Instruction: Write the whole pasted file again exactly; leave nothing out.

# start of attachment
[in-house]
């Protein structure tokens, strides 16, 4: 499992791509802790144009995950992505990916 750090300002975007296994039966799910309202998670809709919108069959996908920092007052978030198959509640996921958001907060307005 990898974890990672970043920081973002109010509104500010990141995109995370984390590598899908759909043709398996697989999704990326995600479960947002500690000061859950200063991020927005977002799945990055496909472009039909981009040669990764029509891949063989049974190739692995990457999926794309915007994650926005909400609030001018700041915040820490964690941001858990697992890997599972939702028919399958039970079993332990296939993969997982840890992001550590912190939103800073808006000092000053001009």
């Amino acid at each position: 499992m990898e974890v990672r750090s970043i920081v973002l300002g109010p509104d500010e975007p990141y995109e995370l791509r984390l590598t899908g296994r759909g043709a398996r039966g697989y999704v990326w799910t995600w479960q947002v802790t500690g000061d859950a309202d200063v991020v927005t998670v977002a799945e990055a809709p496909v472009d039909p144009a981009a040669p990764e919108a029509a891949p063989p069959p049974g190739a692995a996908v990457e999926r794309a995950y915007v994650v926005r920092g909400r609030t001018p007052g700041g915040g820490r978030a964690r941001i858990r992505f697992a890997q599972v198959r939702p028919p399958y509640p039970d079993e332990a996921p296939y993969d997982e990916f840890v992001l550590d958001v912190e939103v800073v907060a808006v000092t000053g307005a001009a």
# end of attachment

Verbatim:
[in-house]
């Protein structure tokens, strides 16, 4: 499992791509802790144009995950992505990916 750090300002975007296994039966799910309202998670809709919108069959996908920092007052978030198959509640996921958001907060307005 990898974890990672970043920081973002109010509104500010990141995109995370984390590598899908759909043709398996697989999704990326995600479960947002500690000061859950200063991020927005977002799945990055496909472009039909981009040669990764029509891949063989049974190739692995990457999926794309915007994650926005909400609030001018700041915040820490964690941001858990697992890997599972939702028919399958039970079993332990296939993969997982840890992001550590912190939103800073808006000092000053001009």
């Amino acid at each position: 499992m990898e974890v990672r750090s970043i920081v973002l300002g109010p509104d500010e975007p990141y995109e995370l791509r984390l590598t899908g296994r759909g043709a398996r039966g697989y999704v990326w799910t995600w479960q947002v802790t500690g000061d859950a309202d200063v991020v927005t998670v977002a799945e990055a809709p496909v472009d039909p144009a981009a040669p990764e919108a029509a891949p063989p069959p049974g190739a692995a996908v990457e999926r794309a995950y915007v994650v926005r920092g909400r609030t001018p007052g700041g915040g820490r978030a964690r941001i858990r992505f697992a890997q599972v198959r939702p028919p399958y509640p039970d079993e332990a996921p296939y993969d997982e990916f840890v992001l550590d958001v912190e939103v800073v907060a808006v000092t000053g307005a001009a």